Context 138 - March 2015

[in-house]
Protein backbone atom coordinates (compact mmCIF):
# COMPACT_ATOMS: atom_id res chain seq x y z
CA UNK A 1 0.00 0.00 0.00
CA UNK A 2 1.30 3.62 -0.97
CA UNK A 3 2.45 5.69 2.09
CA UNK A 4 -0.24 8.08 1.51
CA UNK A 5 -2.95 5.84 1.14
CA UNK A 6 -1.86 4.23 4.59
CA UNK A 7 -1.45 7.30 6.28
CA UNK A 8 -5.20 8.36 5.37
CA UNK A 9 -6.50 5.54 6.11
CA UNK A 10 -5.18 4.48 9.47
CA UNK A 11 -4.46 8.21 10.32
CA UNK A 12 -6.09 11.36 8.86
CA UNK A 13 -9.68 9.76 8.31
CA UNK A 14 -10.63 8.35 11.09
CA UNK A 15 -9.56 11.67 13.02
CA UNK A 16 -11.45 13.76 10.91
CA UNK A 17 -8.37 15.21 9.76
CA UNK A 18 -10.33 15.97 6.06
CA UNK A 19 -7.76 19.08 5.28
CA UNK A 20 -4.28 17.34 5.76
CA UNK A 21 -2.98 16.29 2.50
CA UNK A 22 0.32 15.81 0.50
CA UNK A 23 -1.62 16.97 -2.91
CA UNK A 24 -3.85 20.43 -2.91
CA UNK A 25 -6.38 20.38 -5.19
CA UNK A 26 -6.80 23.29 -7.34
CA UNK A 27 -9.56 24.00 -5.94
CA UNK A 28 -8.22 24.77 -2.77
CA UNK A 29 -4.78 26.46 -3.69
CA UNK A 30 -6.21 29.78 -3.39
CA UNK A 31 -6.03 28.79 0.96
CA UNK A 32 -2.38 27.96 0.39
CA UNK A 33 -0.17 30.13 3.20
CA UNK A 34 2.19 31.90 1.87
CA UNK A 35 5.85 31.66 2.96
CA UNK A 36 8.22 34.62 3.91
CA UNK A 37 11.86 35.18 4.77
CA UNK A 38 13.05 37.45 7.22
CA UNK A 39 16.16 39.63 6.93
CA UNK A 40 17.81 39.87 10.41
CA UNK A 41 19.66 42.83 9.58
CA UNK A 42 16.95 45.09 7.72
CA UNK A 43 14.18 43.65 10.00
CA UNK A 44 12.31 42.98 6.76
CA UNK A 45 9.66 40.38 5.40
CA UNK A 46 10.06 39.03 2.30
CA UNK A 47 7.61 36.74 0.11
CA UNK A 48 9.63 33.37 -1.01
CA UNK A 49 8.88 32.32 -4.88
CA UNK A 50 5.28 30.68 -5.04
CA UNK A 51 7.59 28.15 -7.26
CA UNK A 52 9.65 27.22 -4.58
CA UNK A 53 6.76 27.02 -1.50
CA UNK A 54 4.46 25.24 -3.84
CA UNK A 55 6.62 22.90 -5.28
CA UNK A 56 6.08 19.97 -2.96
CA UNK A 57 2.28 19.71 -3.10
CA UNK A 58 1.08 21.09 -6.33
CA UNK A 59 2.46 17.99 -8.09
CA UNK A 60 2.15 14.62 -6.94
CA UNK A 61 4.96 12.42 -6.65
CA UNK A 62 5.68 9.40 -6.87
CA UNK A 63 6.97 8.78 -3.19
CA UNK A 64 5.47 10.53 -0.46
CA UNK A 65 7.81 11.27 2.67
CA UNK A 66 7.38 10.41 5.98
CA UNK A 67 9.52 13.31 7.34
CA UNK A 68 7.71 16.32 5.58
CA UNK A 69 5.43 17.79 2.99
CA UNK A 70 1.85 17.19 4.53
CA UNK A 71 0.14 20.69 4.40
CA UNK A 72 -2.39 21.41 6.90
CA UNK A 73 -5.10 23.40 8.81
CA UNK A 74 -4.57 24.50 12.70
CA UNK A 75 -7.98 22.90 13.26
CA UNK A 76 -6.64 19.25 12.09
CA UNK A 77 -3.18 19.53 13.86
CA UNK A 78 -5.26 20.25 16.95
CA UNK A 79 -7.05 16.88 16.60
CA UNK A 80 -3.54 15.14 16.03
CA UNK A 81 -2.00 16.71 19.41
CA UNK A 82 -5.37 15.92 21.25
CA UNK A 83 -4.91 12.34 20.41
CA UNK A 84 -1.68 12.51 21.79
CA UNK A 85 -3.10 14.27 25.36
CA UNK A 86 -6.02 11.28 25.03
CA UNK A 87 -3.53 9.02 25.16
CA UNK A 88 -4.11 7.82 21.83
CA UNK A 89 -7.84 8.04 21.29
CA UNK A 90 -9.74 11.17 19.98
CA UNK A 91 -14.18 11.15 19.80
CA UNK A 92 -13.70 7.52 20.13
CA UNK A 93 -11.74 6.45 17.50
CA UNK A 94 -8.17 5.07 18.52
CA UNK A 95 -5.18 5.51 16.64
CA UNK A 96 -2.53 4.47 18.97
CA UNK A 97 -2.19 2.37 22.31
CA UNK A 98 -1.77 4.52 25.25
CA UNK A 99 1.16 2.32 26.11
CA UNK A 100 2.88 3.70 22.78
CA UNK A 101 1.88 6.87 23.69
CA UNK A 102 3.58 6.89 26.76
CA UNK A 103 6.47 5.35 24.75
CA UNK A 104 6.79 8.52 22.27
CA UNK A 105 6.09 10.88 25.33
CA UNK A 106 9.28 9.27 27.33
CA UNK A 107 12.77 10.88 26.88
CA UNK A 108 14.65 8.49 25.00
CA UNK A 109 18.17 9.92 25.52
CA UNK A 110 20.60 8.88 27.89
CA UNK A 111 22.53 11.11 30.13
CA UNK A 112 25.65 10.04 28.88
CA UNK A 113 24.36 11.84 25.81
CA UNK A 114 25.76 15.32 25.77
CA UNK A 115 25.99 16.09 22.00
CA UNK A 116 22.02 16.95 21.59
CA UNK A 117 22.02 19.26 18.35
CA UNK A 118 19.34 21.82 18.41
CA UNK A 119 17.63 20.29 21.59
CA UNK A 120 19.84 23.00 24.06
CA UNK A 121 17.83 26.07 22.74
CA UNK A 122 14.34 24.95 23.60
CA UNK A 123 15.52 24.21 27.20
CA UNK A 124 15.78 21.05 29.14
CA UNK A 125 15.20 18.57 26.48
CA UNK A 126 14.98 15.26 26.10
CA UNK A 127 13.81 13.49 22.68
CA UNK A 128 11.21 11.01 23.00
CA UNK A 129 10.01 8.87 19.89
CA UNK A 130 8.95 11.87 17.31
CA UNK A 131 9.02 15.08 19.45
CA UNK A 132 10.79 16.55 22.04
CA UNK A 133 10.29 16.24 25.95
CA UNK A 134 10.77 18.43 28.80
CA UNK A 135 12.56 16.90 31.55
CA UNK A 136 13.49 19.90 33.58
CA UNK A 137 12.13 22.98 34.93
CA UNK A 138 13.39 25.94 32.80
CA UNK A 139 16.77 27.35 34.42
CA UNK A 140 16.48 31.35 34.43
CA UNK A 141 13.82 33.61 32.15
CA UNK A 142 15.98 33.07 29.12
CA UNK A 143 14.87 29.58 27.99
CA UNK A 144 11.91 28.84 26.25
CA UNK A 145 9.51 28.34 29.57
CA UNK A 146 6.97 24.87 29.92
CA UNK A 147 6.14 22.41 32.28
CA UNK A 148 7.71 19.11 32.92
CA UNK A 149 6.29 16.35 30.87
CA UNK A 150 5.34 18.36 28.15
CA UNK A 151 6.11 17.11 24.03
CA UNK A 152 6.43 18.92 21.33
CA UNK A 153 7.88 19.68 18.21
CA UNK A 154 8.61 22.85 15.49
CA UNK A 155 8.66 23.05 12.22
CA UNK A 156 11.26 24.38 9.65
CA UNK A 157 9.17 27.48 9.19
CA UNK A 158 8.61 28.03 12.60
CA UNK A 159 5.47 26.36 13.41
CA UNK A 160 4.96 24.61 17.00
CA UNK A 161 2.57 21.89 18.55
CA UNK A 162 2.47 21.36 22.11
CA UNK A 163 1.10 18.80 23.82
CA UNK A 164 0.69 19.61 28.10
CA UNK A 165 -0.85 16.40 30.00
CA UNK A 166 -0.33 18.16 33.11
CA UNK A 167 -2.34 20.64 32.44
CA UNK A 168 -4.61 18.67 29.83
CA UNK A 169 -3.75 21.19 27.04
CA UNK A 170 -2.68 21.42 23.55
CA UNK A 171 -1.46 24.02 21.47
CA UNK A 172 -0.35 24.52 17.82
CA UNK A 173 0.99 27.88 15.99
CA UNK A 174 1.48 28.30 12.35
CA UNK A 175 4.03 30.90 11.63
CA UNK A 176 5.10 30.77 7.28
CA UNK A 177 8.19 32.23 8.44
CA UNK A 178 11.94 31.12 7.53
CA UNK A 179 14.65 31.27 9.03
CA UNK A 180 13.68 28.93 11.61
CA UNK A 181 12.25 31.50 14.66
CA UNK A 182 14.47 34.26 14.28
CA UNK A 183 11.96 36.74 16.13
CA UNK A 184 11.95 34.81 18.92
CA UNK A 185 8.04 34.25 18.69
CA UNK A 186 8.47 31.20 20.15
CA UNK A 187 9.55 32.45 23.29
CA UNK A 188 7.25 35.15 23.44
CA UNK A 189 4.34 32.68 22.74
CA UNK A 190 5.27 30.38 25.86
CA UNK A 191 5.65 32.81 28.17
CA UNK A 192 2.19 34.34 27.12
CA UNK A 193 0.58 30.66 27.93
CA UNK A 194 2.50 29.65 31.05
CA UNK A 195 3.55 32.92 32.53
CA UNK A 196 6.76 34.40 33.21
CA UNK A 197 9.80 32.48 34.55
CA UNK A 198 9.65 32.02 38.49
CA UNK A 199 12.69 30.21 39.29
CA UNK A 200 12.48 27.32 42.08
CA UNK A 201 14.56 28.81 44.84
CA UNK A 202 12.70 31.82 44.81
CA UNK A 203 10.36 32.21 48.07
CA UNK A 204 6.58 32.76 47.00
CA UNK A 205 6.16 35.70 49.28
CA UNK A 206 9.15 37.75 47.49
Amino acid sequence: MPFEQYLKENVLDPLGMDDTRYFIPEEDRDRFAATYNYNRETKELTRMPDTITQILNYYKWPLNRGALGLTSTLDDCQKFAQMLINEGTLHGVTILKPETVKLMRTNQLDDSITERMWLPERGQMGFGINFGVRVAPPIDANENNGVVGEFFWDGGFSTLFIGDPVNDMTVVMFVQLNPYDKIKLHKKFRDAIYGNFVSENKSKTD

14 C O N T E X T 1 3 8 : M A R C H 2 0 1 5 TOM COPP Thomas Sharp’s Exeter legacy The decision to demolish the 1950s Princesshay development in Exeter reflects a public ambivalence towards Britain’s post-war architectural and planning legacy. The destruction wrought across Britain by the regular Blitzkrieg raids of the German Luftwaffe led to the loss of thousands of lives, homes and buildings. The raids also offered town planners the opportunity to radically replan along more logical and legible lines, sweeping away the muddled, crowded and squalid streets that had arisen from the great urban boom of the 19th century. This provided an unprecedented opportunity to adapt existing cities, creating urban utopias which would follow the paternalistic ideologies of Attlee’s post-war Labour government, epitomised by the creation of the welfare state and expressed through the pioneering architecture of the post-war period. These post-war plans would define the rebuilding of numerous British cities, ranging from naval ports such as Southampton, to industrial cities like Coventry, and to cherished historic cities, including Bath. A number of these plans shared similar ideals and principles, with the creation of central retail precincts, often pedestrianised, segregating pedestrians from the rising danger of the motor car, becoming a central element of many of them. Thomas Sharp, who had recently found fame through his unlikely bestseller Town Planning , became one of the most influential post-war planners. He specialised in sympathetically updating some of the country’s most sensitive cities, such as Durham and Oxford. He aimed to complement these historic cathedral cities with low-scale modernist developments showcasing the increasingly influential ideals of townscape, loosely adapted from 18th century picturesque design. It was this approach that Sharp brought to Exeter, with the publication of Exeter Phoenix in 1946, establishing the principles on which the city was to be replanned and rebuilt following the devastating Baedeker raids. Although Sharp was not retained to oversee the imple- mentation of his plan, largely due to the cost, the city architect Harold Rowe ensured that the pedestrianised retail precinct of Princesshay was largely constructed as Sharp had envisaged.This retail centre was planned and executed as a sympathetic addition to Exeter’s historic core. It reflected the mood of the time, with concrete used to construct a number of sweeping low-rise buildings which lined a new network of streets, linking the Cathedral Close with the High Street and creating a new retail centre. By the end of the 20th century many retail centres had become outdated and outmoded, and the growing antipathy towards post-war architecture meant that they were often unloved and little used.This led to a number of local planning authorities looking to overhaul these modernist relics. Coventry and Bristol sought to conserve much of the post-war fabric, gradually updating it. Bristol complemented its post-war precinct of Broadmead with a striking 21st century development. By contrast, Exeter sought to demolish most of its post-war retail stock, replacing it with larger-scale structures. The importance of Exeter’s heritage assets was recog- nised by Princesshay’s 21st century planners as well as by Sharp, who ensured that the cathedral was a central part of his plans. Sharp created five new vistas of the building, of which the linear vista along Princesshay is arguably the most important. Sharp’s emphasis on ensuring that new development did not harm the setting of such important heritage assets was maintained by the city council through new policy initiatives throughout the latter half of the 20th century.They formed a central component of Land Securities’ second adopted scheme for the redevelopment of Princesshay. Sharp’s pioneering post-war precinct was overhauled, with the vast majority of the built fabric entirely demolished to make way for the new scheme. Changes in the retail sector in the years which succeeded Sharps’ plan ensured that Princesshay as it stood at the turn of the 21st century was no longer seen as economically viable or attractive. In order to support the retail-led regeneration of the area it was considered essential to attract large national chain stores to underpin the development. They demanded more The north tower of Exeter Cathedral viewed along the Princesshay vista envisaged by Thomas Sharp and lined by the buildings of the 21st century development

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